It's the most searing question to hit supermarket checkout lines since cashiers began asking, "Paper or plastic?"
Do you like the new overhead television monitors that offer a specially produced package of news tidbits and slick advertising at the checkout counters -- or don't you?
Shoppers at the Super Fresh on Dulaney Valley Road in Towson -- one of several area stores that began installing the sets two weeks ago -- are decidedly split on the issue.
Richard Dinges, for one, is deeply offended.
"It's Orwellian, it's insidious, it's ridiculous," said Mr. Dinges, 36, an actor and musician. "I'm here to buy food, I'm not here to watch television. What is this?"
But Donald Mitchell is downright overjoyed.
"I think they're fantastic," said the 21-year-old contractor. "They keep your mind occupied while you stand in line. It's entertainment in the supermarket."
Supermarket staffers are more united in their opinions about the package dubbed Checkout Channel, a creation of Turner Broadcasting System, the parent company of Cable News Network.
"It's annoying," said cashier Danielle Council. "It plays the same thing every few minutes for eight hours. Plus the customers complain a lot. One said, 'The store's confusing enough. Now you have television?' "
"It drives you nuts," agreed stockman Ken Poist. "To enjoy that, you have to have the mind of a goldfish."
Checkout Channel, sent via satellite to participating stores, consists of a 10-minute package of snippets of CNN reports on subjects ranging from sports to stocks, updated periodically and interspersed with commercials every 45 seconds or so for products including soda, shampoo and salad dressing. It repeats itself around the clock.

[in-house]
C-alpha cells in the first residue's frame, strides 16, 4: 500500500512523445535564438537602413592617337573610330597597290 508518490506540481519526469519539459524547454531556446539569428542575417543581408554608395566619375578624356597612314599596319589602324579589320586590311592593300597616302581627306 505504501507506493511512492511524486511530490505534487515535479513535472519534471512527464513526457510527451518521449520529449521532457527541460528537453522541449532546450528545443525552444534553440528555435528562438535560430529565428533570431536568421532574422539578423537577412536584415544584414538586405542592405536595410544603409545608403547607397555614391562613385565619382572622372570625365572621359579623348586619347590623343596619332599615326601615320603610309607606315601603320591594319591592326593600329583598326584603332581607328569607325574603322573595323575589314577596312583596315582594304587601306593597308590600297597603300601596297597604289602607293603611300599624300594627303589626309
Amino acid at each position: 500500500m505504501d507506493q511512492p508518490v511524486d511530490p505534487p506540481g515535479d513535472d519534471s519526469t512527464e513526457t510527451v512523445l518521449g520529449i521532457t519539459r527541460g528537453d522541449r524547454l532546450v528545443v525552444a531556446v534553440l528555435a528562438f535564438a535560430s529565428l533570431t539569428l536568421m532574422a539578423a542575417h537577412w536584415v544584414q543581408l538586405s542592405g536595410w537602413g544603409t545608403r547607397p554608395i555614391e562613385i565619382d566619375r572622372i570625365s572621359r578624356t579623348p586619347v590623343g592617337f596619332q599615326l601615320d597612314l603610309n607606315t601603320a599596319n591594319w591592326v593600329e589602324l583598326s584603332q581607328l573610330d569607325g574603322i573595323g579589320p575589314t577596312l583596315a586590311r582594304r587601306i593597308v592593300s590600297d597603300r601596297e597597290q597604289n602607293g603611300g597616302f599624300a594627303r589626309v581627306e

On Thursday night, for example, it had a segment on the movie "Single White Female" and a report about a lawsuit by actress Whoopi Goldberg against an auto repair shop that damaged her Porsche. That was followed by a deodorant ad. It then had a block on news from the Republican National Convention, including a report on President Bush's acceptance speech at the convention later that night, an item about a luncheon honoring Barbara Bush and a brief on a Houston Chronicle poll showing Mr. Bush gaining on Bill Clinton. That was followed by an ad for shampoo.
If President Bush was once surprised at seeing electronic scanners at checkout lines, imagine his amazement if he were to see his own visage being projected as he placed frozen vegetables on the conveyor belt.
The first update from the convention came as a two-sentence report on Vice President Quayle's acceptance speech shortly after 10 p.m.
There were also visual messages, such as the graphic labeled "Fresh Facts," which informed shoppers that "Americans eat an average of 18 pounds of pasta each year."
Supermarket chains receive a minimal fee from Turner Broadcasting for allowing the Checkout Channel in its stores, said Adrianne Proeller, Turner's manager of corporate communications. Turner then sells air time on the channel, launched nationally last January, to advertisers, she said.
Local officials at Super Fresh, a division of A&P; and the only chain in Maryland carrying the channel, are aware that the service is not being universally applauded. They say complaints were particularly heavy during the first week of operation when the volume on the monitors were too loud.
"Some like it. Some say, 'Oh, no, not another TV,' " said Mike King, advertising director for Super Fresh's regional office, who expects the channel will be in all of the chain's nearly 40 Maryland stores by next month.
Those who like it say it provides a welcome alternative to standing in line thumbing through tabloids like Weekly World News, which this week blares: "STONE AGE FAMILY FOUND ALIVE!"